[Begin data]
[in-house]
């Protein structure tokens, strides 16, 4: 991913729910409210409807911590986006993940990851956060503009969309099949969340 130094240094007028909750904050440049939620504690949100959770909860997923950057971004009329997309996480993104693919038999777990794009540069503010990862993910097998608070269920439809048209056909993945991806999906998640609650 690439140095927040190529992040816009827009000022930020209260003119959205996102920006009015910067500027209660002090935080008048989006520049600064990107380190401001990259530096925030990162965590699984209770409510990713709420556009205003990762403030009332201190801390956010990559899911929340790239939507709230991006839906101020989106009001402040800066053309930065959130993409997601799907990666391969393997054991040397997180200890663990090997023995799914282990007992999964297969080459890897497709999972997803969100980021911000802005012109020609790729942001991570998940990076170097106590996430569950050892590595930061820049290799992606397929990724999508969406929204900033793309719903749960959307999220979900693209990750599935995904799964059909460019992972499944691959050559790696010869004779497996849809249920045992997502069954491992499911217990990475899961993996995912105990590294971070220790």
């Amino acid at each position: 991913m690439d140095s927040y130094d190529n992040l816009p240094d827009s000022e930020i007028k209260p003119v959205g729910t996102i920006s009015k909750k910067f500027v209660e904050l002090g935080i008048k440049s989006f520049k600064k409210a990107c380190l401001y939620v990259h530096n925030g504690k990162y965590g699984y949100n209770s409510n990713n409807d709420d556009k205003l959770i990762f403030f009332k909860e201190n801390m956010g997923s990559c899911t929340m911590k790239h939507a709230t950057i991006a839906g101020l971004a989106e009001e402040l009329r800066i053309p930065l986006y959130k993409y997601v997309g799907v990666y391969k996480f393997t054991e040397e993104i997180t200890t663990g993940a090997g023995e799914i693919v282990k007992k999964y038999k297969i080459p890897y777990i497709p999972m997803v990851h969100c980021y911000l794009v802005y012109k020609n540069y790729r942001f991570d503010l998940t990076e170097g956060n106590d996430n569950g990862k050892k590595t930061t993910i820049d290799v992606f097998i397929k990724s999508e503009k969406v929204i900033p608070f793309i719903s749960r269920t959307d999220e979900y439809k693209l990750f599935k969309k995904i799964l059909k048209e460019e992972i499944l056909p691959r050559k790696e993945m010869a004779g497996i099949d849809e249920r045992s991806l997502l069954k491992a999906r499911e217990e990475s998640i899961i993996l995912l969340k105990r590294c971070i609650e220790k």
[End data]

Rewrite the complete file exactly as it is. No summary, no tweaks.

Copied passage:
[in-house]
């Protein structure tokens, strides 16, 4: 991913729910409210409807911590986006993940990851956060503009969309099949969340 130094240094007028909750904050440049939620504690949100959770909860997923950057971004009329997309996480993104693919038999777990794009540069503010990862993910097998608070269920439809048209056909993945991806999906998640609650 690439140095927040190529992040816009827009000022930020209260003119959205996102920006009015910067500027209660002090935080008048989006520049600064990107380190401001990259530096925030990162965590699984209770409510990713709420556009205003990762403030009332201190801390956010990559899911929340790239939507709230991006839906101020989106009001402040800066053309930065959130993409997601799907990666391969393997054991040397997180200890663990090997023995799914282990007992999964297969080459890897497709999972997803969100980021911000802005012109020609790729942001991570998940990076170097106590996430569950050892590595930061820049290799992606397929990724999508969406929204900033793309719903749960959307999220979900693209990750599935995904799964059909460019992972499944691959050559790696010869004779497996849809249920045992997502069954491992499911217990990475899961993996995912105990590294971070220790």
């Amino acid at each position: 991913m690439d140095s927040y130094d190529n992040l816009p240094d827009s000022e930020i007028k209260p003119v959205g729910t996102i920006s009015k909750k910067f500027v209660e904050l002090g935080i008048k440049s989006f520049k600064k409210a990107c380190l401001y939620v990259h530096n925030g504690k990162y965590g699984y949100n209770s409510n990713n409807d709420d556009k205003l959770i990762f403030f009332k909860e201190n801390m956010g997923s990559c899911t929340m911590k790239h939507a709230t950057i991006a839906g101020l971004a989106e009001e402040l009329r800066i053309p930065l986006y959130k993409y997601v997309g799907v990666y391969k996480f393997t054991e040397e993104i997180t200890t663990g993940a090997g023995e799914i693919v282990k007992k999964y038999k297969i080459p890897y777990i497709p999972m997803v990851h969100c980021y911000l794009v802005y012109k020609n540069y790729r942001f991570d503010l998940t990076e170097g956060n106590d996430n569950g990862k050892k590595t930061t993910i820049d290799v992606f097998i397929k990724s999508e503009k969406v929204i900033p608070f793309i719903s749960r269920t959307d999220e979900y439809k693209l990750f599935k969309k995904i799964l059909k048209e460019e992972i499944l056909p691959r050559k790696e993945m010869a004779g497996i099949d849809e249920r045992s991806l997502l069954k491992a999906r499911e217990e990475s998640i899961i993996l995912l969340k105990r590294c971070i609650e220790k």